Background: The process of entering motherhood is highly stressful for women, with 15-85% of new mothers experiencing postpartum blues or depression. This study was designed to evaluate the efficacy of a mindfulness-based childbirth and parenting program in improving psychological health during the postpartum period. Methods: This research was a randomized controlled trial with single blinding. Recruitment began after the participating hospital granted formal approval. A total of 74 women between 13 and 28-weeks gestation were allocated either to the intervention group or to the comparison group. The intervention program included a series of eight, 3-h classes held once weekly and 1 day of 7-h silent meditation. Psychological health was assessed at baseline and 3-months postpartum. Results: Significant differences in stress and depression were observed in both groups over time. Stress scores and depression scores were significantly better in the intervention group than in the comparison group at 3-months postpartum (F = 7.19, p =.009 and F = 7.36, p =.008, respectively). No significant difference between the groups was identified for mindfulness scores at 3-months postpartum. Conclusions: The intervention program effectively reduced postpartum self-perceived stress and depression, suggesting that this program provides acceptable and long-term benefits to women during pregnancy and the postpartum period. The teaching and practice of mindfulness meditation and parenting education during pregnancy may help reduce stress and depression in pregnant women as they transition into parenthood. Trial registration: The ClinicalTrials.gov identifier for this study is: NCT03185910. The study was retrospectively registered on 14 June 2017.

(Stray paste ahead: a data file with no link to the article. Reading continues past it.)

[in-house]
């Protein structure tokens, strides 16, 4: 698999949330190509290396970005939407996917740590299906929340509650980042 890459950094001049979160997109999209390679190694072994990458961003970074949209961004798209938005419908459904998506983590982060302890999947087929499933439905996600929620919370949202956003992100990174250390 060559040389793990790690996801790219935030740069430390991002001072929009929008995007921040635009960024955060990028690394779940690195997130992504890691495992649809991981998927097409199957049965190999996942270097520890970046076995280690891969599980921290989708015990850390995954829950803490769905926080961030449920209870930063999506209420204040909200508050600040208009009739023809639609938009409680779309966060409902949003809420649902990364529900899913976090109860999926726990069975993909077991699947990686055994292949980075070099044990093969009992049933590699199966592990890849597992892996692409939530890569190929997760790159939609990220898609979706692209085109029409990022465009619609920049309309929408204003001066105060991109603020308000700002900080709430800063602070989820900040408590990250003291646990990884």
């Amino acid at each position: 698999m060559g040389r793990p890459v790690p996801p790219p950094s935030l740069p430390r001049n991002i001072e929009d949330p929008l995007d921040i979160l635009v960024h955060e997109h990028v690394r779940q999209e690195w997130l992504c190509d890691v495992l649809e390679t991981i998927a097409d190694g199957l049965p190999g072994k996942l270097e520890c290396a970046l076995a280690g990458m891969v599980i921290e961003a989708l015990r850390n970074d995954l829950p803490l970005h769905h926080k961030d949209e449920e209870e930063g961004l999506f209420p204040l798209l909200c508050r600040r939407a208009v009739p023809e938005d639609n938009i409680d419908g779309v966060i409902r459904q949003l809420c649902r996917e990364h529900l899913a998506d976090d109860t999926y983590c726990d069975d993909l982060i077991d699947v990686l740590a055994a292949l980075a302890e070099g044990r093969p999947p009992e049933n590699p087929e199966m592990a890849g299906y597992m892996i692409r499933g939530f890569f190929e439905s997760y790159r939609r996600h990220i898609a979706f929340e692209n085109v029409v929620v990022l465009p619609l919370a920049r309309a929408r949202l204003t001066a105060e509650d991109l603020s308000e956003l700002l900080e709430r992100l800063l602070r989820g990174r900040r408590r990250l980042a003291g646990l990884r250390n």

Pan, W. L., Chang, C. W., Chen, S. M., & Gau, M. L. (2019). Assessing the effectiveness of mindfulness-based programs on mental health during pregnancy and early motherhood - A randomized control trial. BMC Pregnancy and Childbirth, 19(1). https://doi.org/10.1186/s12884-019-2503-4